It was great to read Jackie Schneider’s fantastic article about her work this year (https://primarymusicmatters.wordpress.com). I’m taking a break from teaching and won’t have an ‘official’ opportunity for evaluation in September, so a similar post seemed like a good opportunity for reflection. Here are my WWW and EBI for the last academic year at RAAS (a state boarding school for 7-18s). I noted a fairly even split between curricular and co-curricular features; do other music teachers find this, and does it also apply to subjects such as PE and Drama?
What Went Well
Having previously embedded music technology and explored different teaching approaches for composition, we finally reached a point where Year 11 composition controlled assessment ran smoothly. The pupils were able to use GarageBand and Sibelius confidently to create scores, and we made a point of identifying compositional devices when analysing set works so that they had a collection of strategies to employ. Unlike some previous cohorts, I think that this majority of this group finished the course feeling confident about their ability to create original music.
Graded exams and practice opportunities
We added a ‘performing exam’ day as part of the Year 11 mock timetable. Rather than doing mock recordings after school, all pupils had an official exam time. The mock performances were pretty stressful, but the final recording day two months later on was a notably better experience than in previous years, since the pupils knew exactly what to expect. It was definitely worth having the extra day off-timetable! We also funded 15 individual instrumental lessons for Pupil Premium Year 11s. This had a huge impact on their performing submissions, therefore increasing confidence with composing and listening tasks.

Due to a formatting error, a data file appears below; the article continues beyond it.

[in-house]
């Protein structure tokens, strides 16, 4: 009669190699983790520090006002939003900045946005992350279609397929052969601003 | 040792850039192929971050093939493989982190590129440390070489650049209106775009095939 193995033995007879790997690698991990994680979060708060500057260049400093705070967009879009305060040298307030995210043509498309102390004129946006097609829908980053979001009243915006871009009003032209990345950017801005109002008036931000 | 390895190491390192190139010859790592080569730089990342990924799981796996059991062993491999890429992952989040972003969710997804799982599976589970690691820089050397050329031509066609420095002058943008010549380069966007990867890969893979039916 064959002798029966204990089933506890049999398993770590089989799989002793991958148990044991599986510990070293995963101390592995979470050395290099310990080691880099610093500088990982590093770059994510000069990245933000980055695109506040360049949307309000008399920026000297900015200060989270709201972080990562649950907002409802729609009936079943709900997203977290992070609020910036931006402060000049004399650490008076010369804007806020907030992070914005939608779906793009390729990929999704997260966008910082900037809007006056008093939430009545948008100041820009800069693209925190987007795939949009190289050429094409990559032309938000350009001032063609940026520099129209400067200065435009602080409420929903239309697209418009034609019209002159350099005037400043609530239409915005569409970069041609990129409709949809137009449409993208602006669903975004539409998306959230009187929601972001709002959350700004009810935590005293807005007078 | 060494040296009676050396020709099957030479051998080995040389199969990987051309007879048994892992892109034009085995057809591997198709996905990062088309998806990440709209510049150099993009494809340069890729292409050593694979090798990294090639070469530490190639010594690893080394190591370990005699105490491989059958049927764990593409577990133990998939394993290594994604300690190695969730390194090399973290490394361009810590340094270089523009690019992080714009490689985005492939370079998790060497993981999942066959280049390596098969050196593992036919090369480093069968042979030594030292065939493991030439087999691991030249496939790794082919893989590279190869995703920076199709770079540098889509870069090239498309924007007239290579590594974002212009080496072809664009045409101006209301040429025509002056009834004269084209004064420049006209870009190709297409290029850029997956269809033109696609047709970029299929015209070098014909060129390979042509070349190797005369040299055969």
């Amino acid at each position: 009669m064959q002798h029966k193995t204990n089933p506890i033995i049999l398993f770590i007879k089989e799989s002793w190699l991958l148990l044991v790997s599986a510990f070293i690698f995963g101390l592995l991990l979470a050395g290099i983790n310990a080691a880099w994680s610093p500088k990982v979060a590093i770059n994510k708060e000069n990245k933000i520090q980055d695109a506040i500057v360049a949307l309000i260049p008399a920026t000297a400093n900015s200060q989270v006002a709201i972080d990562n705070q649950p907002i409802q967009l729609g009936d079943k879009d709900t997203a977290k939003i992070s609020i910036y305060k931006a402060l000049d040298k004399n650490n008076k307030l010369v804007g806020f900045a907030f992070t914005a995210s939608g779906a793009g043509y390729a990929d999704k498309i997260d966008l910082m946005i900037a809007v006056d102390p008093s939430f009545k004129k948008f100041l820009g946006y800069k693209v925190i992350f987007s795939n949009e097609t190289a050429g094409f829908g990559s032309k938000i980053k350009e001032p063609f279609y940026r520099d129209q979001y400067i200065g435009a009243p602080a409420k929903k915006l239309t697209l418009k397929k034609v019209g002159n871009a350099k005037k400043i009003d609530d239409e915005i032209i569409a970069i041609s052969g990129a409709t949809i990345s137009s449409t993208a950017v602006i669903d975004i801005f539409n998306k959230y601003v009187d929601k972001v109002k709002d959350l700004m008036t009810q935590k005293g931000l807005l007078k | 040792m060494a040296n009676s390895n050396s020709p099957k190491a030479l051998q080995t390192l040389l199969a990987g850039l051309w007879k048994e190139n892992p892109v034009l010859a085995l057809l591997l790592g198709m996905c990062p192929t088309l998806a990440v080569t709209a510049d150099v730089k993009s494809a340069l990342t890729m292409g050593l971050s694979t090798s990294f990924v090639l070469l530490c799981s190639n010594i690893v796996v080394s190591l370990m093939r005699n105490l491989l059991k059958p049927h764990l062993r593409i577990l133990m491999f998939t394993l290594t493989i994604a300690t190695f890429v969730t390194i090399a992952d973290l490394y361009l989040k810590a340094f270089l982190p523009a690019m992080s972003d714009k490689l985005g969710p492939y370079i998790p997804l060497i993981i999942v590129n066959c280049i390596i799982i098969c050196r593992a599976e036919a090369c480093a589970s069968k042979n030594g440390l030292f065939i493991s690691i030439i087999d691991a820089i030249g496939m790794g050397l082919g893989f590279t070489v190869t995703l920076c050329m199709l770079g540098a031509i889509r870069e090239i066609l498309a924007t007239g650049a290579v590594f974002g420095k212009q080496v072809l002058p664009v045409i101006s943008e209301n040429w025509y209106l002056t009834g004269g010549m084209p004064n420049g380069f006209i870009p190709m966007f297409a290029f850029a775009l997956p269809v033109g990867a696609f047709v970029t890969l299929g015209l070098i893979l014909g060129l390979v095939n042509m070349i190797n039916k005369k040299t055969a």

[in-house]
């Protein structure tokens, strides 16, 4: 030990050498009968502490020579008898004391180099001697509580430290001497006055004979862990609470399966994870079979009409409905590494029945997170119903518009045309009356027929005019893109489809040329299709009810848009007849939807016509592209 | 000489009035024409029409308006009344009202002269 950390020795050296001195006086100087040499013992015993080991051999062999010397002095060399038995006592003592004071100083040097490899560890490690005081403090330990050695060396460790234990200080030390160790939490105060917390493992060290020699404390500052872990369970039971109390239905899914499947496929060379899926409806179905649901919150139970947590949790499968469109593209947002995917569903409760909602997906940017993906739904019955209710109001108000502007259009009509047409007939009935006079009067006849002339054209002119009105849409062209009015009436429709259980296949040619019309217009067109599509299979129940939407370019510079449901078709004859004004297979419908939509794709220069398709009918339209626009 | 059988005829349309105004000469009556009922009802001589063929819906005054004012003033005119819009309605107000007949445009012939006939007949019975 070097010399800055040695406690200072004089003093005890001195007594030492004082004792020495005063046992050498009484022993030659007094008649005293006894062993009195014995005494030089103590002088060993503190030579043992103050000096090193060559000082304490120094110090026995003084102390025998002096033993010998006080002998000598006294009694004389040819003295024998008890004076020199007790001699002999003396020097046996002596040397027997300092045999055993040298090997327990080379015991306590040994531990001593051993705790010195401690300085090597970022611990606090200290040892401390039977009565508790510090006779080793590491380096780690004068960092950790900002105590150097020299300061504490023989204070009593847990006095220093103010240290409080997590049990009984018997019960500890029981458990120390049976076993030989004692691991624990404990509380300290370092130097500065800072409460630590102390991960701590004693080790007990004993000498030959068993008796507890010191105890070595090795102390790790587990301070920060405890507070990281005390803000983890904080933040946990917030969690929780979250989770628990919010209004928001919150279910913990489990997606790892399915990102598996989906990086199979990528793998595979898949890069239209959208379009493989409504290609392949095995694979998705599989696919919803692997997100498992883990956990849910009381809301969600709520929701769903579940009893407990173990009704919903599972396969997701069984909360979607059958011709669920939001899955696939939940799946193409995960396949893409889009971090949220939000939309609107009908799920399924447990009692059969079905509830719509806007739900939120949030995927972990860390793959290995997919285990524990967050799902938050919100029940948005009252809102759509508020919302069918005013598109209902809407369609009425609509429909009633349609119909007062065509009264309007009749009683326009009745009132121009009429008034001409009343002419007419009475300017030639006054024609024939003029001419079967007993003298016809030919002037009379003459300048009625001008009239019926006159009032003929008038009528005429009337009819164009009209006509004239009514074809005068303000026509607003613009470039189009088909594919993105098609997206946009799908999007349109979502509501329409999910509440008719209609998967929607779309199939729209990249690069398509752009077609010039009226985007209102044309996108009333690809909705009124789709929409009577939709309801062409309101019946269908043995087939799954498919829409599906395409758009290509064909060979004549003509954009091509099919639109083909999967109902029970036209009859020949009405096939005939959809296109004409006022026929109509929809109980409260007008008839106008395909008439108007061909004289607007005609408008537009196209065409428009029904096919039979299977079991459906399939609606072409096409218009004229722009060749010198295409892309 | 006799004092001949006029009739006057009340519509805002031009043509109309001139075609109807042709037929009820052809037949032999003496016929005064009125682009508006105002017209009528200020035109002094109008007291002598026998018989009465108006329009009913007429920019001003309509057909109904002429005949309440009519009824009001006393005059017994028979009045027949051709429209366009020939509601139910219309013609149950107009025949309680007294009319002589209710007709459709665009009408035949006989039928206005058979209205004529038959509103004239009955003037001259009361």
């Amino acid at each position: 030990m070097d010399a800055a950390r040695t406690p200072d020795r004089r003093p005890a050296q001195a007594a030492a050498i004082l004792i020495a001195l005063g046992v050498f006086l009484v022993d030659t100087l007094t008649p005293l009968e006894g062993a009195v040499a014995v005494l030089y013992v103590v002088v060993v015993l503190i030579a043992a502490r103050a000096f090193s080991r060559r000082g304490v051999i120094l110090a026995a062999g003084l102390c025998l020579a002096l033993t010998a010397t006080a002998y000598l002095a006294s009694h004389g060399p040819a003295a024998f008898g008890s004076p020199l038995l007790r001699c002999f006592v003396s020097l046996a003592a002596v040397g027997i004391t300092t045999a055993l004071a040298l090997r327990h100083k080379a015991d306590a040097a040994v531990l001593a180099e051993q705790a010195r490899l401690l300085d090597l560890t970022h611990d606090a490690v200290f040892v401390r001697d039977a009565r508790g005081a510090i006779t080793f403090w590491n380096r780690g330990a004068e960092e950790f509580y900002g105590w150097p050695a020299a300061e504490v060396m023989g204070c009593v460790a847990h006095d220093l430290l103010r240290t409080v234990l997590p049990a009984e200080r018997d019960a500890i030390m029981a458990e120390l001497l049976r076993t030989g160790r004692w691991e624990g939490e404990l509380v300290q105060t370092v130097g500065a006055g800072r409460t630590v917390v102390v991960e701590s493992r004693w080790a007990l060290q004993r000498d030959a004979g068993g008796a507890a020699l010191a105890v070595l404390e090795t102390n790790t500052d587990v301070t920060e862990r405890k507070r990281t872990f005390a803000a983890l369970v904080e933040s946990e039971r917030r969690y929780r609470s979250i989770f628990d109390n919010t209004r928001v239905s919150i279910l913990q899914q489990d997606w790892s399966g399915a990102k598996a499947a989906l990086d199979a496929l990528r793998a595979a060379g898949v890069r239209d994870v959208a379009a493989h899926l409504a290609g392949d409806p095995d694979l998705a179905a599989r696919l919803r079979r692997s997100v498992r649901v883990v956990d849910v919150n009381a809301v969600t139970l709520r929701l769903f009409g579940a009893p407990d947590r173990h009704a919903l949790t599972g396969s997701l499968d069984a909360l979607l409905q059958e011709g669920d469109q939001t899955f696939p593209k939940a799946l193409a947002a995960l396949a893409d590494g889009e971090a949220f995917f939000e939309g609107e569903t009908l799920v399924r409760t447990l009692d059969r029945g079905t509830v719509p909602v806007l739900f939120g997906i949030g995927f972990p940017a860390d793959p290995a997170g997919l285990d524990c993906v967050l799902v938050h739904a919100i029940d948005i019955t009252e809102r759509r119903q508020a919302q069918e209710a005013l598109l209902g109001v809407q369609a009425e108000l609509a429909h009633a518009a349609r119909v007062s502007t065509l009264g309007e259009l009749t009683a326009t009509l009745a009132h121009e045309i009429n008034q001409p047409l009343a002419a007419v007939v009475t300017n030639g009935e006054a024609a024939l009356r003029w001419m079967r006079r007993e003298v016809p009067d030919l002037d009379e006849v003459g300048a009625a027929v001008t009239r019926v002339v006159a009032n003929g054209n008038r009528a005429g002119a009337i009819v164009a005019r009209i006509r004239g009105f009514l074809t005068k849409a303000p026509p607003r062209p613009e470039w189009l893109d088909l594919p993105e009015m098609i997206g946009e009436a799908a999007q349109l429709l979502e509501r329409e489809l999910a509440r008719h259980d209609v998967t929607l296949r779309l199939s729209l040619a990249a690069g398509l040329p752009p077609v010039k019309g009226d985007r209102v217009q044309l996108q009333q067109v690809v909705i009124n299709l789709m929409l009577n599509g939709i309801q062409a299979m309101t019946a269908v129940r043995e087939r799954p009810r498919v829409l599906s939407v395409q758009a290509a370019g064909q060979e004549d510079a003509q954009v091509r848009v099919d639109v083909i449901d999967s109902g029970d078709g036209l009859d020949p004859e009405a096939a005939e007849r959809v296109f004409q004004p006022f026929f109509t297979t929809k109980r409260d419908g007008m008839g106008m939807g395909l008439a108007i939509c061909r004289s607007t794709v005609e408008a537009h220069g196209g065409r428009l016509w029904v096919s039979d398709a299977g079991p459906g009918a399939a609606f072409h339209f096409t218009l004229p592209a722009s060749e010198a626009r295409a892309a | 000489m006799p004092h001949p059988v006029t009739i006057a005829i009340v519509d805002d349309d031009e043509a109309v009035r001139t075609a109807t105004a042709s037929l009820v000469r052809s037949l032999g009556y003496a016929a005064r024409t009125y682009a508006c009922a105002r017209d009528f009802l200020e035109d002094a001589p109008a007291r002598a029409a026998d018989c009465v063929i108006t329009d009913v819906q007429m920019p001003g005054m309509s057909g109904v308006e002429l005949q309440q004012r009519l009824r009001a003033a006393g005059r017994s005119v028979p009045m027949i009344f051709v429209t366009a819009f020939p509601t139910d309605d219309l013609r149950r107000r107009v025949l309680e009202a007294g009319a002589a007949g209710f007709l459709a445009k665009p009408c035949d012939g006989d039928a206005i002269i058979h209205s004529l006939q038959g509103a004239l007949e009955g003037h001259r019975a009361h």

Several peri teachers were interested in the Trinity Rock&Pop syllabus, so we worked together to introduce these resources. Trinity gave us a CPD session and a huge number of pupils took exams in March, many for the first time. I entered myself for Grade Two Drums. Yes, it was money out of my own purse and yet another work commitment, but it meant that I got to grips with how the Trinity exams really work, rather than just delegating the whole session to peri teachers and admin staff. And doing the exam put me back in the position of a pupil, which is useful occasionally. Teachers often forget how scary exams are!
After several mediocre attempts to increase pupil practice, I finally used open bribery in the Summer term: We targeted a group of 13 pupils in Years 5-10, most of whom were Pupil Premium or preparing for an ABRSM exam in June. Those who succeeded made fantastic progress and it was genuinely a pleasure to take them out for dinner to celebrate. The social element of a meal out allowed the pupils to share their experiences with one another and also to compare the different cultures that they experience away from school.
Performances and events